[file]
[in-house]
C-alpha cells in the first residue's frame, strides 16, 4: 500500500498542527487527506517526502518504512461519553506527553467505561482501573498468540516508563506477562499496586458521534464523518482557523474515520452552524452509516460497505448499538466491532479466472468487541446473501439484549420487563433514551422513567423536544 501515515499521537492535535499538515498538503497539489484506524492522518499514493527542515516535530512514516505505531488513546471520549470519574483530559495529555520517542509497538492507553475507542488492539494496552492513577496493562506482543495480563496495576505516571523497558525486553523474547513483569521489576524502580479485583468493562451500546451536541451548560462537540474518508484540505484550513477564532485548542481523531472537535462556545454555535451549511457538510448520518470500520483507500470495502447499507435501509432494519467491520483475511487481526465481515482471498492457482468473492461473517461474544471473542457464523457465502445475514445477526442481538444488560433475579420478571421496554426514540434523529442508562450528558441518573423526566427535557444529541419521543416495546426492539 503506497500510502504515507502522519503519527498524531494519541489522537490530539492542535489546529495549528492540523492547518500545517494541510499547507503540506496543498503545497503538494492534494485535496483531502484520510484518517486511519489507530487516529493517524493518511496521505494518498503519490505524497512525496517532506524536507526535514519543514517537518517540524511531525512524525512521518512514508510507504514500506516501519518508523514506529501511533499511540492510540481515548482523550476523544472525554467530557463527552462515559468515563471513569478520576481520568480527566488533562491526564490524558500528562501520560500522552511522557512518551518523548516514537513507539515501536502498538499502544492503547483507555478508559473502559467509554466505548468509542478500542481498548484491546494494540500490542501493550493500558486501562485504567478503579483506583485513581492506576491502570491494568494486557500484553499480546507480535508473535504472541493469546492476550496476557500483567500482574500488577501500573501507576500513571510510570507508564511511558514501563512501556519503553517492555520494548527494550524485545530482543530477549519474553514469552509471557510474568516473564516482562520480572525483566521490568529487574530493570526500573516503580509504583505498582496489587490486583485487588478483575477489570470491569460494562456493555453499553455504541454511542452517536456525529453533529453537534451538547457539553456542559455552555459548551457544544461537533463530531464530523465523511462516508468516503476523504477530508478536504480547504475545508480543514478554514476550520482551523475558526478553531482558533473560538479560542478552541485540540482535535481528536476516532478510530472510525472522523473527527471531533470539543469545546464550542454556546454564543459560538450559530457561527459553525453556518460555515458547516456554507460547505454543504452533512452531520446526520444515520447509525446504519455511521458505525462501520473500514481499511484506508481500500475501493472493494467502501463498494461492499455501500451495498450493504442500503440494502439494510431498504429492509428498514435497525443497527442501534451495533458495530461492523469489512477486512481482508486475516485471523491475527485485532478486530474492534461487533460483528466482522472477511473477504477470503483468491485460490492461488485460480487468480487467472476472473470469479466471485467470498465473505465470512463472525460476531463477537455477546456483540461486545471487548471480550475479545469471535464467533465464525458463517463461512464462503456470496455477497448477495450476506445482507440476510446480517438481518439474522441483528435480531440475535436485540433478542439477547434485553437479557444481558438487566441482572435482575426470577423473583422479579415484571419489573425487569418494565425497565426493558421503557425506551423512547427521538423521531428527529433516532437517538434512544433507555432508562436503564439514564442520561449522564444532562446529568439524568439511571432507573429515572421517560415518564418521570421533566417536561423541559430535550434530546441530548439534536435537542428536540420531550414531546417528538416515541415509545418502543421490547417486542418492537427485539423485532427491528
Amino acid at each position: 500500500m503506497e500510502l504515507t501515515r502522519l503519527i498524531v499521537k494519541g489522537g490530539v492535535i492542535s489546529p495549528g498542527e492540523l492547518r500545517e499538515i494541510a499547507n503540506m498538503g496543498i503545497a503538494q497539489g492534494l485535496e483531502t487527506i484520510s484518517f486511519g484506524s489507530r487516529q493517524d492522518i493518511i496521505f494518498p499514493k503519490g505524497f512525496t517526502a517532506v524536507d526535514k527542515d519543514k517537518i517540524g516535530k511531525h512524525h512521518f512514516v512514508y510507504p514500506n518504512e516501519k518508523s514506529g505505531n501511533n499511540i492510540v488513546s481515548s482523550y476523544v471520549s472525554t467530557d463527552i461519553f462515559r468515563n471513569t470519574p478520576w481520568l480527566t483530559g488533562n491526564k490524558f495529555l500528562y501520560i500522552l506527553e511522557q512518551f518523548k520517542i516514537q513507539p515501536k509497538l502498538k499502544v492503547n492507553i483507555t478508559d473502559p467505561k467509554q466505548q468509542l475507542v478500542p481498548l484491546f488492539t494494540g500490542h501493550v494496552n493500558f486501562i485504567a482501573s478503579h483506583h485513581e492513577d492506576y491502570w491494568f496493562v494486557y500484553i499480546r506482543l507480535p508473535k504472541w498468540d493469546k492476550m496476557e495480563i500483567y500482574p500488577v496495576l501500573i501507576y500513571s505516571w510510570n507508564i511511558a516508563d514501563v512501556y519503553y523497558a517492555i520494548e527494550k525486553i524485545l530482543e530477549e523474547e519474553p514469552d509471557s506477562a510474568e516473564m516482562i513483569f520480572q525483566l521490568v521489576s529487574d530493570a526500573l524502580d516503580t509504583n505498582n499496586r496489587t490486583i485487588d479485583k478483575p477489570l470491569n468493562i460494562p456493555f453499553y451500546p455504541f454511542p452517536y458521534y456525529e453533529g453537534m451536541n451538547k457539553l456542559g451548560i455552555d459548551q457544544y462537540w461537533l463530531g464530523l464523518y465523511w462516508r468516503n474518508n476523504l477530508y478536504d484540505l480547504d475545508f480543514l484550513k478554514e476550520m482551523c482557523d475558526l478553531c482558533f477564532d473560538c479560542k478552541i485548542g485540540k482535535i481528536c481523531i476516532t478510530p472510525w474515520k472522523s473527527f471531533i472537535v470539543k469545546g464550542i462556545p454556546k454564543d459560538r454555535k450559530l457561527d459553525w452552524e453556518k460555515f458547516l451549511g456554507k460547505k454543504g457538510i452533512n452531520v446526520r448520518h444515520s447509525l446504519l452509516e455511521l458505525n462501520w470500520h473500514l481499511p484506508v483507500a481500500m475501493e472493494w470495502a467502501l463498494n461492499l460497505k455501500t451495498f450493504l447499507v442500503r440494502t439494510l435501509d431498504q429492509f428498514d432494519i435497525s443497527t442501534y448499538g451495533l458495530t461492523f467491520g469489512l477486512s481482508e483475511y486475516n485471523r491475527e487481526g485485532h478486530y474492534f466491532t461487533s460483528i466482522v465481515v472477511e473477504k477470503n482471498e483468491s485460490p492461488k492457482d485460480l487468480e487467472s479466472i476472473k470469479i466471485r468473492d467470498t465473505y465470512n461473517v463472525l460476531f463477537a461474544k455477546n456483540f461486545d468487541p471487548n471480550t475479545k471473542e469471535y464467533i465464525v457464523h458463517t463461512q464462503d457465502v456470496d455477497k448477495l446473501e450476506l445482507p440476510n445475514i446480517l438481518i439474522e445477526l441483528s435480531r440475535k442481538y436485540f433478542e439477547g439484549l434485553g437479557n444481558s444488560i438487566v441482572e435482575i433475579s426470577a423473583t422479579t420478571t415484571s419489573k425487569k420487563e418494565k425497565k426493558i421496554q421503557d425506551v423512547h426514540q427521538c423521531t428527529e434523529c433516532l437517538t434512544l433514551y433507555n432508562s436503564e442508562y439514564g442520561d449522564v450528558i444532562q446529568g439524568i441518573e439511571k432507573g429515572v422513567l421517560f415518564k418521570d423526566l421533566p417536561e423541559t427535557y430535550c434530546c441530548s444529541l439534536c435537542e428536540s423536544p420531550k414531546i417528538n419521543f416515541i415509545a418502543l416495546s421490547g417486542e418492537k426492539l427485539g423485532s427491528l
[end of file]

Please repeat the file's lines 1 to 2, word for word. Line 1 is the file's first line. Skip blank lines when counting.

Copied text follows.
[in-house]
C-alpha cells in the first residue's frame, strides 16, 4: 500500500498542527487527506517526502518504512461519553506527553467505561482501573498468540516508563506477562499496586458521534464523518482557523474515520452552524452509516460497505448499538466491532479466472468487541446473501439484549420487563433514551422513567423536544 501515515499521537492535535499538515498538503497539489484506524492522518499514493527542515516535530512514516505505531488513546471520549470519574483530559495529555520517542509497538492507553475507542488492539494496552492513577496493562506482543495480563496495576505516571523497558525486553523474547513483569521489576524502580479485583468493562451500546451536541451548560462537540474518508484540505484550513477564532485548542481523531472537535462556545454555535451549511457538510448520518470500520483507500470495502447499507435501509432494519467491520483475511487481526465481515482471498492457482468473492461473517461474544471473542457464523457465502445475514445477526442481538444488560433475579420478571421496554426514540434523529442508562450528558441518573423526566427535557444529541419521543416495546426492539 503506497500510502504515507502522519503519527498524531494519541489522537490530539492542535489546529495549528492540523492547518500545517494541510499547507503540506496543498503545497503538494492534494485535496483531502484520510484518517486511519489507530487516529493517524493518511496521505494518498503519490505524497512525496517532506524536507526535514519543514517537518517540524511531525512524525512521518512514508510507504514500506516501519518508523514506529501511533499511540492510540481515548482523550476523544472525554467530557463527552462515559468515563471513569478520576481520568480527566488533562491526564490524558500528562501520560500522552511522557512518551518523548516514537513507539515501536502498538499502544492503547483507555478508559473502559467509554466505548468509542478500542481498548484491546494494540500490542501493550493500558486501562485504567478503579483506583485513581492506576491502570491494568494486557500484553499480546507480535508473535504472541493469546492476550496476557500483567500482574500488577501500573501507576500513571510510570507508564511511558514501563512501556519503553517492555520494548527494550524485545530482543530477549519474553514469552509471557510474568516473564516482562520480572525483566521490568529487574530493570526500573516503580509504583505498582496489587490486583485487588478483575477489570470491569460494562456493555453499553455504541454511542452517536456525529453533529453537534451538547457539553456542559455552555459548551457544544461537533463530531464530523465523511462516508468516503476523504477530508478536504480547504475545508480543514478554514476550520482551523475558526478553531482558533473560538479560542478552541485540540482535535481528536476516532478510530472510525472522523473527527471531533470539543469545546464550542454556546454564543459560538450559530457561527459553525453556518460555515458547516456554507460547505454543504452533512452531520446526520444515520447509525446504519455511521458505525462501520473500514481499511484506508481500500475501493472493494467502501463498494461492499455501500451495498450493504442500503440494502439494510431498504429492509428498514435497525443497527442501534451495533458495530461492523469489512477486512481482508486475516485471523491475527485485532478486530474492534461487533460483528466482522472477511473477504477470503483468491485460490492461488485460480487468480487467472476472473470469479466471485467470498465473505465470512463472525460476531463477537455477546456483540461486545471487548471480550475479545469471535464467533465464525458463517463461512464462503456470496455477497448477495450476506445482507440476510446480517438481518439474522441483528435480531440475535436485540433478542439477547434485553437479557444481558438487566441482572435482575426470577423473583422479579415484571419489573425487569418494565425497565426493558421503557425506551423512547427521538423521531428527529433516532437517538434512544433507555432508562436503564439514564442520561449522564444532562446529568439524568439511571432507573429515572421517560415518564418521570421533566417536561423541559430535550434530546441530548439534536435537542428536540420531550414531546417528538416515541415509545418502543421490547417486542418492537427485539423485532427491528